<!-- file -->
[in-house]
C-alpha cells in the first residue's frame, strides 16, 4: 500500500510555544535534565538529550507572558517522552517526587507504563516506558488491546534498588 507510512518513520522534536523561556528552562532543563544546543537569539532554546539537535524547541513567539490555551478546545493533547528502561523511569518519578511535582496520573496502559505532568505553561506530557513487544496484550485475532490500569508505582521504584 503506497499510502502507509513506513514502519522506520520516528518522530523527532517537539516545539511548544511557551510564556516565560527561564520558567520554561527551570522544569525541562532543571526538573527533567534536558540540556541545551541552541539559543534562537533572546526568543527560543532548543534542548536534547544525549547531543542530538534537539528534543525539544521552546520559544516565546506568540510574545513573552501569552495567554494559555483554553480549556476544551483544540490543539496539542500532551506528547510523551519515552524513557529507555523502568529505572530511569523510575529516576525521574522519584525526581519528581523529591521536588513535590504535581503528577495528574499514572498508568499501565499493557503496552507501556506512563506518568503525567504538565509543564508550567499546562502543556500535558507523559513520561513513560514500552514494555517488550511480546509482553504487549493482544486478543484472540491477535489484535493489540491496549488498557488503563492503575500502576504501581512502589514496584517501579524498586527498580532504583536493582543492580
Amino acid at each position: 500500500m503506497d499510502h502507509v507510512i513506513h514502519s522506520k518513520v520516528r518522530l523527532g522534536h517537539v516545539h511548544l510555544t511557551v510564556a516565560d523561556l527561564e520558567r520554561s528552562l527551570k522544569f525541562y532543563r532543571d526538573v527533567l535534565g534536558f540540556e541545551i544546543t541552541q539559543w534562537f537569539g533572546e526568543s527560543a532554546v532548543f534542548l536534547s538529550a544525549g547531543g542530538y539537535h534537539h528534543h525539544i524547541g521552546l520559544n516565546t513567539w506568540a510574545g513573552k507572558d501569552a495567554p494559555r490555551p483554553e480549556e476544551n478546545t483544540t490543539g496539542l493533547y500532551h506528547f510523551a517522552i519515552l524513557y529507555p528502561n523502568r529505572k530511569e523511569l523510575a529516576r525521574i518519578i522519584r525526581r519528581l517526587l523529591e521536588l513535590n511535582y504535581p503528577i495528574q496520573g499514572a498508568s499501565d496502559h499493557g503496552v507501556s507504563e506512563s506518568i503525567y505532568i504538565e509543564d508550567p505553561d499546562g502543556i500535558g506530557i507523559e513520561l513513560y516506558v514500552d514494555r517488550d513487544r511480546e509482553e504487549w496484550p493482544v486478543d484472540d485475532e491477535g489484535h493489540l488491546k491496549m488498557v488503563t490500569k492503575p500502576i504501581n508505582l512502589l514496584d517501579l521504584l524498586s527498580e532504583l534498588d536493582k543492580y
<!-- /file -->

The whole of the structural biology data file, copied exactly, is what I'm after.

[in-house]
C-alpha cells in the first residue's frame, strides 16, 4: 500500500510555544535534565538529550507572558517522552517526587507504563516506558488491546534498588 507510512518513520522534536523561556528552562532543563544546543537569539532554546539537535524547541513567539490555551478546545493533547528502561523511569518519578511535582496520573496502559505532568505553561506530557513487544496484550485475532490500569508505582521504584 503506497499510502502507509513506513514502519522506520520516528518522530523527532517537539516545539511548544511557551510564556516565560527561564520558567520554561527551570522544569525541562532543571526538573527533567534536558540540556541545551541552541539559543534562537533572546526568543527560543532548543534542548536534547544525549547531543542530538534537539528534543525539544521552546520559544516565546506568540510574545513573552501569552495567554494559555483554553480549556476544551483544540490543539496539542500532551506528547510523551519515552524513557529507555523502568529505572530511569523510575529516576525521574522519584525526581519528581523529591521536588513535590504535581503528577495528574499514572498508568499501565499493557503496552507501556506512563506518568503525567504538565509543564508550567499546562502543556500535558507523559513520561513513560514500552514494555517488550511480546509482553504487549493482544486478543484472540491477535489484535493489540491496549488498557488503563492503575500502576504501581512502589514496584517501579524498586527498580532504583536493582543492580
Amino acid at each position: 500500500m503506497d499510502h502507509v507510512i513506513h514502519s522506520k518513520v520516528r518522530l523527532g522534536h517537539v516545539h511548544l510555544t511557551v510564556a516565560d523561556l527561564e520558567r520554561s528552562l527551570k522544569f525541562y532543563r532543571d526538573v527533567l535534565g534536558f540540556e541545551i544546543t541552541q539559543w534562537f537569539g533572546e526568543s527560543a532554546v532548543f534542548l536534547s538529550a544525549g547531543g542530538y539537535h534537539h528534543h525539544i524547541g521552546l520559544n516565546t513567539w506568540a510574545g513573552k507572558d501569552a495567554p494559555r490555551p483554553e480549556e476544551n478546545t483544540t490543539g496539542l493533547y500532551h506528547f510523551a517522552i519515552l524513557y529507555p528502561n523502568r529505572k530511569e523511569l523510575a529516576r525521574i518519578i522519584r525526581r519528581l517526587l523529591e521536588l513535590n511535582y504535581p503528577i495528574q496520573g499514572a498508568s499501565d496502559h499493557g503496552v507501556s507504563e506512563s506518568i503525567y505532568i504538565e509543564d508550567p505553561d499546562g502543556i500535558g506530557i507523559e513520561l513513560y516506558v514500552d514494555r517488550d513487544r511480546e509482553e504487549w496484550p493482544v486478543d484472540d485475532e491477535g489484535h493489540l488491546k491496549m488498557v488503563t490500569k492503575p500502576i504501581n508505582l512502589l514496584d517501579l521504584l524498586s527498580e532504583l534498588d536493582k543492580y